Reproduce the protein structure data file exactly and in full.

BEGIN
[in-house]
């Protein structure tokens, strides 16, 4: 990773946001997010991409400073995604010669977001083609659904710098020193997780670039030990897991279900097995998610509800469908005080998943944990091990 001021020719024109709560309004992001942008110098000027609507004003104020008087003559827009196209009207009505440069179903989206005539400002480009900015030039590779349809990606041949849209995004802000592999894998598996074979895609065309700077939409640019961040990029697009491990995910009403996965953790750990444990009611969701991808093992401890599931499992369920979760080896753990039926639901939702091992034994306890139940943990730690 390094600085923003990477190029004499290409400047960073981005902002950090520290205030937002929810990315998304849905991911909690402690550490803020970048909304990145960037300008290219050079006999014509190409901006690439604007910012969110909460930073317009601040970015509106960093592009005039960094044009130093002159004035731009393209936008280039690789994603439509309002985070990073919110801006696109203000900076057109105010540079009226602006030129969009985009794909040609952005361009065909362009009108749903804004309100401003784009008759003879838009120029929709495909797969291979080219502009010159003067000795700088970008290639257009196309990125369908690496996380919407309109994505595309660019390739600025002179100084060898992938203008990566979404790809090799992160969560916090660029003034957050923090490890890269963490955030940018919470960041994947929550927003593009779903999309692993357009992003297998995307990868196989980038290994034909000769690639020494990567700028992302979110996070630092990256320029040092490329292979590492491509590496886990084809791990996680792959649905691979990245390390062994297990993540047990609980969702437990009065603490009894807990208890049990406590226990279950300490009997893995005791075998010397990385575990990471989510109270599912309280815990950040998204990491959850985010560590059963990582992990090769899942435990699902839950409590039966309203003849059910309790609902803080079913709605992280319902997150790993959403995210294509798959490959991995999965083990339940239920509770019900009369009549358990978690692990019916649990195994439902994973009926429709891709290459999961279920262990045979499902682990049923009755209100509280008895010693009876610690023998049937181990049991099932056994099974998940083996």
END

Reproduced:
[in-house]
């Protein structure tokens, strides 16, 4: 990773946001997010991409400073995604010669977001083609659904710098020193997780670039030990897991279900097995998610509800469908005080998943944990091990 001021020719024109709560309004992001942008110098000027609507004003104020008087003559827009196209009207009505440069179903989206005539400002480009900015030039590779349809990606041949849209995004802000592999894998598996074979895609065309700077939409640019961040990029697009491990995910009403996965953790750990444990009611969701991808093992401890599931499992369920979760080896753990039926639901939702091992034994306890139940943990730690 390094600085923003990477190029004499290409400047960073981005902002950090520290205030937002929810990315998304849905991911909690402690550490803020970048909304990145960037300008290219050079006999014509190409901006690439604007910012969110909460930073317009601040970015509106960093592009005039960094044009130093002159004035731009393209936008280039690789994603439509309002985070990073919110801006696109203000900076057109105010540079009226602006030129969009985009794909040609952005361009065909362009009108749903804004309100401003784009008759003879838009120029929709495909797969291979080219502009010159003067000795700088970008290639257009196309990125369908690496996380919407309109994505595309660019390739600025002179100084060898992938203008990566979404790809090799992160969560916090660029003034957050923090490890890269963490955030940018919470960041994947929550927003593009779903999309692993357009992003297998995307990868196989980038290994034909000769690639020494990567700028992302979110996070630092990256320029040092490329292979590492491509590496886990084809791990996680792959649905691979990245390390062994297990993540047990609980969702437990009065603490009894807990208890049990406590226990279950300490009997893995005791075998010397990385575990990471989510109270599912309280815990950040998204990491959850985010560590059963990582992990090769899942435990699902839950409590039966309203003849059910309790609902803080079913709605992280319902997150790993959403995210294509798959490959991995999965083990339940239920509770019900009369009549358990978690692990019916649990195994439902994973009926429709891709290459999961279920262990045979499902682990049923009755209100509280008895010693009876610690023998049937181990049991099932056994099974998940083996």